Archives For simplicity

Flow Header

A Set List …
It can flow places you never thought it would go.
It can be just as much of a teaching moment as the message or sermon.
It can grab the attention of even the hardest of hearts.
It can determine what people are thinking about when they leave their seat.
It can make or break the flow in the service.
It can be a determining factor of whether or not someone comes back next week.

Am I putting too much emphasis on the proper development of a set list? I don’t think so.
Even the best leadership of a bad set can leave a mediocre impression.

We need to be intentional when we’re planning sets. Sometimes, they come together with ease. Sometimes, you may feel like you could have grabbed two random songs with your eyes closed, bashed them together and it would have flowed better than what you had spent two weeks planning.

I think one of the most important approaches to choosing a set list is to determine a common theme throughout the entire set. I know this may sound obvious, but we all need the reminder. Continue Reading…

Blog - Sonic Range 1

When playing together in a band context, by now, I think we would all agree that the sonic range I’m playing in (the octave I’m singing or playing my instrument in) is just as important as the rhythms I’m playing, right? Knowing this importance is one thing, but working it out in rehearsal can be very challenging and time consuming.

If there’s one instrument that runs the highest risk of eating the whole pie (100%) in the sonic plane, it’s the keyboard. The lowest note on the keyboard is an A – two semi-tones lower than the low B on a 5-string bass guitar. If your bassist is playing a 4 string, the piano has a whole 5th below the low E on the bass. No one in the band can possibly play those notes in the low A-E range except the piano player. You might think, “Great!  Sonic room for me to play without worrying about anyone else running into me.” Well, let me put it this way, if there’s a bass guitar player in your band, let them live up to their name and actually be the bass player in the band. Keyboardists, let the bassists have their range and take that left hand and bring it up the keyboard.  I know, that’s almost two whole octaves chopped off of the low end of the keyboard. There is an exception to almost every rule, but when it comes to the keyboardist’s left hand, I wouldn’t have it playing much lower than the C that is one octave below middle C. When keyboard players get their left hand away from what the bass player is playing, the sound will significantly tidy itself up and the listener will feel more depth to the overall sound.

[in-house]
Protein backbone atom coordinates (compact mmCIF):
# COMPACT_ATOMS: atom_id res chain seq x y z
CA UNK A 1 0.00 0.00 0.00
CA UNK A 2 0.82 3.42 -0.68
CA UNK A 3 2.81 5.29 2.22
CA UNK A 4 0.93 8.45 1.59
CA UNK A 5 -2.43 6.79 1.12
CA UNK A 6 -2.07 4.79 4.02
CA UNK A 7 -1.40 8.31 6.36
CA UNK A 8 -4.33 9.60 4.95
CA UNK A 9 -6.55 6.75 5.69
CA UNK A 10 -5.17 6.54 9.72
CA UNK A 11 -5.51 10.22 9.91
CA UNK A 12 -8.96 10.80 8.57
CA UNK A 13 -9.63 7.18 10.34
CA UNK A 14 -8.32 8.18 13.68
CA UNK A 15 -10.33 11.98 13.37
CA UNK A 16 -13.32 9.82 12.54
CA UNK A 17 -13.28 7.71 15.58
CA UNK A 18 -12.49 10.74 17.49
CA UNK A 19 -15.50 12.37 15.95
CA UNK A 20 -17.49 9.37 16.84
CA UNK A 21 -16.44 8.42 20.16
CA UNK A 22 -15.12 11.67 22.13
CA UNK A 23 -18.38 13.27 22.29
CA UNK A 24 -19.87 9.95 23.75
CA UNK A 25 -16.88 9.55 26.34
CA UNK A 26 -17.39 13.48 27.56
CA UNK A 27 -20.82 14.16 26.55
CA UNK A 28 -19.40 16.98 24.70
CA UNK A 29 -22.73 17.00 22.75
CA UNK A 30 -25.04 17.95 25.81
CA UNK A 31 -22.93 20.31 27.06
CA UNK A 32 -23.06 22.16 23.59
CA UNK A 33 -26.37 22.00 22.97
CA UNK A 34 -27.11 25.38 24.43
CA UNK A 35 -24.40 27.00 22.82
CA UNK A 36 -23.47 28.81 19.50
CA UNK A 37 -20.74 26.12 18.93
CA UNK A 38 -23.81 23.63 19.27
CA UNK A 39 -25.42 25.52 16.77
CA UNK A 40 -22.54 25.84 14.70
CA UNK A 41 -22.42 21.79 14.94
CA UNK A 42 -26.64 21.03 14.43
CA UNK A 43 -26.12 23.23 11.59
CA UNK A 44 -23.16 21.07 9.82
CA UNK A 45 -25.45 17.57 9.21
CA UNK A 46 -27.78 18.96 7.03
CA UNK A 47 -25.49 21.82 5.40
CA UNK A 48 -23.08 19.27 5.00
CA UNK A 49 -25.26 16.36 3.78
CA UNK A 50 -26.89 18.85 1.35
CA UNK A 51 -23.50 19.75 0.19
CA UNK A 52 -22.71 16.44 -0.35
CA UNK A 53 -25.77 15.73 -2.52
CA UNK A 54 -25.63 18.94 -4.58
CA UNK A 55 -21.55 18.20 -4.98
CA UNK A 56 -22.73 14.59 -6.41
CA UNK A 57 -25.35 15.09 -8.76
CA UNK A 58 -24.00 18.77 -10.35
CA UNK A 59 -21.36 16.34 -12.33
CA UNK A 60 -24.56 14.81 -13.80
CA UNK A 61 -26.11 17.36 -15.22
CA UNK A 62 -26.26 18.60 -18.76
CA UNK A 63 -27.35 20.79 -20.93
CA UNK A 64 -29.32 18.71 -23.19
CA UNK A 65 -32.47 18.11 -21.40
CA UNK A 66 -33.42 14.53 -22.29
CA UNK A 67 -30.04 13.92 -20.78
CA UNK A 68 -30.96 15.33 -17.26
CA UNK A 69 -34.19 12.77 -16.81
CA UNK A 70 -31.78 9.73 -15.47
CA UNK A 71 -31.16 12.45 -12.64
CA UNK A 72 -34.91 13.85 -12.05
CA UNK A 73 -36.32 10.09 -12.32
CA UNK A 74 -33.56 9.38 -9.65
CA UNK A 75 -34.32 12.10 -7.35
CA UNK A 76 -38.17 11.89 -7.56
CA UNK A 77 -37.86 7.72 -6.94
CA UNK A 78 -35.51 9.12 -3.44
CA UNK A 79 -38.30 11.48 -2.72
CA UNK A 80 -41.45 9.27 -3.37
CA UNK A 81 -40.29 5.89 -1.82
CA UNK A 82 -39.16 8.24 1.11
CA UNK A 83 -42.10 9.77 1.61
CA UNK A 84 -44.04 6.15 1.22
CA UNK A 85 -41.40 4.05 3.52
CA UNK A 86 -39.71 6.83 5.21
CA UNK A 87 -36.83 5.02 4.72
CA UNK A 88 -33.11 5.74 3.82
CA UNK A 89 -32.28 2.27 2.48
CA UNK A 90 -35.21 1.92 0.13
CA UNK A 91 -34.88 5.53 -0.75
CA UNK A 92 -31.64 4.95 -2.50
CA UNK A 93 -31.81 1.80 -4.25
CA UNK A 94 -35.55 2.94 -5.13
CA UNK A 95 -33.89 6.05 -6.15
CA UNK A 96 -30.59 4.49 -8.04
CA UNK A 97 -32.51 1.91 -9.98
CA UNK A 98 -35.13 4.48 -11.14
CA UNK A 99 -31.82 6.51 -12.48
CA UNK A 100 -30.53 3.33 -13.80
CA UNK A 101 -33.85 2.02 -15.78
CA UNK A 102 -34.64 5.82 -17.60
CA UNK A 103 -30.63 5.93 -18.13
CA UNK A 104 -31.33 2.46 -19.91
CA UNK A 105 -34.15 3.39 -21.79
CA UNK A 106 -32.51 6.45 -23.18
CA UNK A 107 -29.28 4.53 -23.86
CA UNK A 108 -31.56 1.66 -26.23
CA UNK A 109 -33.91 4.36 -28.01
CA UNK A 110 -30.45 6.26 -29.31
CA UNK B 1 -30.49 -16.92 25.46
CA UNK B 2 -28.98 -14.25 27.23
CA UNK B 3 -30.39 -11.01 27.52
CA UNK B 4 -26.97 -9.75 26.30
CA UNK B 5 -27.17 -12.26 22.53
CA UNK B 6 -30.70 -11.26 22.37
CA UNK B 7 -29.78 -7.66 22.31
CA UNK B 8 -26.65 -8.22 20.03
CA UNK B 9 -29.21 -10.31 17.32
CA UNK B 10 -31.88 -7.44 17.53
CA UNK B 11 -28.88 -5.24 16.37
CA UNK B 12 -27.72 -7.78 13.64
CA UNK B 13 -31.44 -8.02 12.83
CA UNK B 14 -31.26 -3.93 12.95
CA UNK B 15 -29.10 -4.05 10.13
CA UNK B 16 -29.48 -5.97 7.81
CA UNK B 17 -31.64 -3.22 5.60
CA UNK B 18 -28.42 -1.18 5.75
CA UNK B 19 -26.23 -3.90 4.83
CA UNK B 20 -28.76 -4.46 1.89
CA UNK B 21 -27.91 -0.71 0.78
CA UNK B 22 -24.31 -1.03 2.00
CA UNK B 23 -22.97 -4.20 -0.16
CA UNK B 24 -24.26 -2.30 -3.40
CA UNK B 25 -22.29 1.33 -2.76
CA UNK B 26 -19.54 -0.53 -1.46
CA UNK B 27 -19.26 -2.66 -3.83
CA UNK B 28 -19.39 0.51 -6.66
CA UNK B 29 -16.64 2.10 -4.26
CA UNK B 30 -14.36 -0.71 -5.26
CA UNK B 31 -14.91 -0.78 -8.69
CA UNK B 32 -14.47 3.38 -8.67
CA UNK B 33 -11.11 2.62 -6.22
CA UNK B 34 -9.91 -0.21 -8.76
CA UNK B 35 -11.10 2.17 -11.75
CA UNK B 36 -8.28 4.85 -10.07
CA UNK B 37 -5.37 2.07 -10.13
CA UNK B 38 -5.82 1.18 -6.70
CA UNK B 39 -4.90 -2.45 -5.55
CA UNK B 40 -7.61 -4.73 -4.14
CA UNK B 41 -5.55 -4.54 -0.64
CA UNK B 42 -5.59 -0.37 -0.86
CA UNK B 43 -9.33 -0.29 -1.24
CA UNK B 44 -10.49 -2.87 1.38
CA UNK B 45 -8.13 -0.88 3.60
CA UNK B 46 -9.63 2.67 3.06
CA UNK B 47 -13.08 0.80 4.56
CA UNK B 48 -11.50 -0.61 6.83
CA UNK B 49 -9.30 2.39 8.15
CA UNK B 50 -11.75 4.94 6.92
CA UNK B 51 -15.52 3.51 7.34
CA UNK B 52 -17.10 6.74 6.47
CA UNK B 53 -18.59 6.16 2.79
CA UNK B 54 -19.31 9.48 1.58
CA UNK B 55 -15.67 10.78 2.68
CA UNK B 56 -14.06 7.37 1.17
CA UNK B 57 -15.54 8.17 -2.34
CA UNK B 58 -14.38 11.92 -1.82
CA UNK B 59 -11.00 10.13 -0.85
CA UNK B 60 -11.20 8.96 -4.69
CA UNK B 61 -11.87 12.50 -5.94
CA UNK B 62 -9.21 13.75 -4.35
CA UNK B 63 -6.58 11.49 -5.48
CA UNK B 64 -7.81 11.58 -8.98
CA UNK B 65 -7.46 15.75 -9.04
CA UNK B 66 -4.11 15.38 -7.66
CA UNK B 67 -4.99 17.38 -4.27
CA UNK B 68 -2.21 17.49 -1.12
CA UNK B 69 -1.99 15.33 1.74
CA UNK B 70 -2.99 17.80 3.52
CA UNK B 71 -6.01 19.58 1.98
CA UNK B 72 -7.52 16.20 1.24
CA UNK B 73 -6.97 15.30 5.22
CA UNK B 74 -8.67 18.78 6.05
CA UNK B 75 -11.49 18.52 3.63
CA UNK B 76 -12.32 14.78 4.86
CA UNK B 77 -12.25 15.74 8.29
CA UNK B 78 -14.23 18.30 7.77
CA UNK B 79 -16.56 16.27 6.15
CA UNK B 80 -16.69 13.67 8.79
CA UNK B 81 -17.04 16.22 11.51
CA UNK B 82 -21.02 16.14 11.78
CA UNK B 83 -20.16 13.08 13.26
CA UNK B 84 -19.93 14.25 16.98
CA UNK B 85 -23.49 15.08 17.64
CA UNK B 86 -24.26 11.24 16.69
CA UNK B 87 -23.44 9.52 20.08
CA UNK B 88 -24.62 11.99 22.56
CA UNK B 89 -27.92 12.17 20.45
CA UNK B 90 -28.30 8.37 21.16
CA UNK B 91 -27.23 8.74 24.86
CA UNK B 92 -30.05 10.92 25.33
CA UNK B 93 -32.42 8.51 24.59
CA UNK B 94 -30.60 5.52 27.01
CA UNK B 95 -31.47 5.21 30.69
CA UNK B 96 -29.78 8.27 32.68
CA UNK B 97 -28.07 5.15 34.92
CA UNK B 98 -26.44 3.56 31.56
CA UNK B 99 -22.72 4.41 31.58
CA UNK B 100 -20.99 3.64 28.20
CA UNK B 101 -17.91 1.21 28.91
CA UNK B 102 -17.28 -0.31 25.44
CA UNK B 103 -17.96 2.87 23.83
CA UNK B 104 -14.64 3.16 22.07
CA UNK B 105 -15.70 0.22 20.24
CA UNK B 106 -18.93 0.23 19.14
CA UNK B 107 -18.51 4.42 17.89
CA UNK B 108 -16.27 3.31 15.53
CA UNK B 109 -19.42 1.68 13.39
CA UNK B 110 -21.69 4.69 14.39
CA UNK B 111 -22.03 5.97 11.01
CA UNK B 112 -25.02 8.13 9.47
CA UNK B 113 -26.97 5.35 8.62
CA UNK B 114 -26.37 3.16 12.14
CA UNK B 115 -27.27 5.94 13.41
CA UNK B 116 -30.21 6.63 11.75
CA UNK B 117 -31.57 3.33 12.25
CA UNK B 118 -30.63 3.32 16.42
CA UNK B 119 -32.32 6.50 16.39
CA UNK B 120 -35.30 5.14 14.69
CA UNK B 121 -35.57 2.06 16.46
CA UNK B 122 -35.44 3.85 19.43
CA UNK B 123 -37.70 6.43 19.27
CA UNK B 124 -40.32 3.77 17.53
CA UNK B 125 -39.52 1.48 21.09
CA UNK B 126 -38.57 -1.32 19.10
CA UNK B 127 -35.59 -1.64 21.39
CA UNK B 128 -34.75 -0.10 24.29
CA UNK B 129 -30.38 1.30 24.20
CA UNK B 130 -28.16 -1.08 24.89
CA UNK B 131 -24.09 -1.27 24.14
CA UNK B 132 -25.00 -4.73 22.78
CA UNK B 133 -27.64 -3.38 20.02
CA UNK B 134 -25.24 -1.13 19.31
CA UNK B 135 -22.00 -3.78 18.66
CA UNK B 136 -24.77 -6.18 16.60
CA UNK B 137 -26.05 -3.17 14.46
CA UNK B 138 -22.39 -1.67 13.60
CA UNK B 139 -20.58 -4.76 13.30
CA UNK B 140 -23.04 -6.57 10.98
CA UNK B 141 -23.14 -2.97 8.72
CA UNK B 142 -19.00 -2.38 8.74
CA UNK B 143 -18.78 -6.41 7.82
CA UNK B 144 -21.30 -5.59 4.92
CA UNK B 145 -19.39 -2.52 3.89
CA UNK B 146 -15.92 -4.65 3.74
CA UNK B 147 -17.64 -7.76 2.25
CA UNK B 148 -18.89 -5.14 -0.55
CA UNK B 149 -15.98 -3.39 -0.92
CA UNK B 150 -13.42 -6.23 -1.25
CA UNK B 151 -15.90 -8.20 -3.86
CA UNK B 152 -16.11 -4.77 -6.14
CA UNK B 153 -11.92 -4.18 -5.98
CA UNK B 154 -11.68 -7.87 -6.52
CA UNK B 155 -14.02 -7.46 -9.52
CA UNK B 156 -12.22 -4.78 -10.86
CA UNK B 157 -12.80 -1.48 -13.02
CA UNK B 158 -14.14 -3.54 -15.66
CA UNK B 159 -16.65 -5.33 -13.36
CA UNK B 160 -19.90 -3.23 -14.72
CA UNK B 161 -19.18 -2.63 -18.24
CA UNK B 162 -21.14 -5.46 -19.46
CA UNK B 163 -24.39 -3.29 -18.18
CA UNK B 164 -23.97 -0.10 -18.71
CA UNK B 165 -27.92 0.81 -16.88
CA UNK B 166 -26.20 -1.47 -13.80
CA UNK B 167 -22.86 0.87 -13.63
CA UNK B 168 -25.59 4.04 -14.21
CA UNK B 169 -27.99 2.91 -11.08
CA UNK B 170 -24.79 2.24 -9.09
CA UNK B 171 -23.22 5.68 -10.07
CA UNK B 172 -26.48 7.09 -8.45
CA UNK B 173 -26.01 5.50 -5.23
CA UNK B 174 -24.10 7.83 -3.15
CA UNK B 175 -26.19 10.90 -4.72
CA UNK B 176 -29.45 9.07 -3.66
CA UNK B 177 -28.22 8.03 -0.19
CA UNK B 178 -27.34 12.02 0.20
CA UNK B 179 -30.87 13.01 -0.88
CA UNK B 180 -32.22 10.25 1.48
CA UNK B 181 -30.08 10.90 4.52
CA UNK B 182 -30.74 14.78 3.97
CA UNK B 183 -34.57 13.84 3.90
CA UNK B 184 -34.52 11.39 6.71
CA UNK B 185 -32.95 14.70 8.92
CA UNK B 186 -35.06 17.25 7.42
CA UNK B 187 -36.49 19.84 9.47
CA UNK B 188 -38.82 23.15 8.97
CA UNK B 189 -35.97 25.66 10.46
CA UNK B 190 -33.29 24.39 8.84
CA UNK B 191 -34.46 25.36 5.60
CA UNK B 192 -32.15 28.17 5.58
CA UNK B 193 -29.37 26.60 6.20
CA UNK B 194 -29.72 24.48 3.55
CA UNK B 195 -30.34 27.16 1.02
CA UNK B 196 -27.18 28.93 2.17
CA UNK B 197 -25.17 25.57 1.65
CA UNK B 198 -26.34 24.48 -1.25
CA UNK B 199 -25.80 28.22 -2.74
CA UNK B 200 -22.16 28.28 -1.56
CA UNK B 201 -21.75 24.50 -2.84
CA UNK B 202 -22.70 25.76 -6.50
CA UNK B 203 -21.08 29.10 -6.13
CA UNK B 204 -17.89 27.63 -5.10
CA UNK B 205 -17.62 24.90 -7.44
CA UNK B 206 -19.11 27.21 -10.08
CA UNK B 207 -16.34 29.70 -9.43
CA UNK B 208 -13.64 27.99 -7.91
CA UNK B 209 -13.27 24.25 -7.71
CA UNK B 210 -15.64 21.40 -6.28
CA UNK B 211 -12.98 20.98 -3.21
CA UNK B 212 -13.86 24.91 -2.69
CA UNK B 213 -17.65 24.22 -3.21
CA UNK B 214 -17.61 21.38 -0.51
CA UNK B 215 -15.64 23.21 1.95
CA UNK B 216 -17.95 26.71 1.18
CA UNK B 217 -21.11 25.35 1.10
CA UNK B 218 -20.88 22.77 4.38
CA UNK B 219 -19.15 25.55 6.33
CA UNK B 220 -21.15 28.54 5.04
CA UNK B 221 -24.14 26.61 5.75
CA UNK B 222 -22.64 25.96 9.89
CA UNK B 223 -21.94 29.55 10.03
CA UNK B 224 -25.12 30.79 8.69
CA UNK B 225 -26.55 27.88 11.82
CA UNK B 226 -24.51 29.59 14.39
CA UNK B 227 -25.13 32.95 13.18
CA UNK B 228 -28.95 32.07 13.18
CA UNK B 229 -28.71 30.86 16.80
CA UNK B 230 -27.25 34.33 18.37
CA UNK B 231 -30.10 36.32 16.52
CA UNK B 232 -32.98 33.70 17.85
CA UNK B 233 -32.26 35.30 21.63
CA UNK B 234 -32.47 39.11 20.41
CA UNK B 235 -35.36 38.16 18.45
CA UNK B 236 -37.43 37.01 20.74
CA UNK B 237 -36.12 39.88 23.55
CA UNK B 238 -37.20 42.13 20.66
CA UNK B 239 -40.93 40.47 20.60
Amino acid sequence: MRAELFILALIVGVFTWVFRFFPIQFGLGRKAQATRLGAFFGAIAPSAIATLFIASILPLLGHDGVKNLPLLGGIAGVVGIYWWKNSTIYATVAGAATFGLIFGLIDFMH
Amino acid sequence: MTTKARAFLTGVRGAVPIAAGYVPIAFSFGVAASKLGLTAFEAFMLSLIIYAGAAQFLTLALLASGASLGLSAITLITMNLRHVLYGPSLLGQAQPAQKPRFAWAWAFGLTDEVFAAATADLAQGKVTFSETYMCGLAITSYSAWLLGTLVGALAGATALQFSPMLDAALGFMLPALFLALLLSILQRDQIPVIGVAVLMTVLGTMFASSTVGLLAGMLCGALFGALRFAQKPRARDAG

There is an exception to almost every rule, but when it comes to the keyboardist’s left hand, I wouldn’t have it playing much lower than the C that is one octave below middle C.

Continue Reading…

In order to abide by the “100% Rule” that we talked about last week, we all need to be thinking about simplicity, but we also need to be thinking about consistency.

If there in one instrument in the band that has the ability to make or break the overall sound of the band, it is … yes, you guessed it — the drums.  (Pretty much everyone else can just be turned off)

Drummers, this one is for you — Consistency.

One of the greatest tells on whether a drummer is an experienced player or an amateur player is how consistent their grooves are throughout a song.  If a drummer keeps changing its groove through the sections of the songs, it’s next to impossible for the rest of the band to lock into it.  Here’s what it might sound like for your band to play with an inconsistent drummer …

As a drummer, can I ever change the groove that I’m playing in a song?  Of course you can.  But, unless the arrangement asks for something different, the only typical places for a drummer to switch things up are new sections (Verse, PreChorus, Chorus, Bridge, etc).

Keep your grooves consistent and simple so that the rest of the band layer on top of what you’re playing!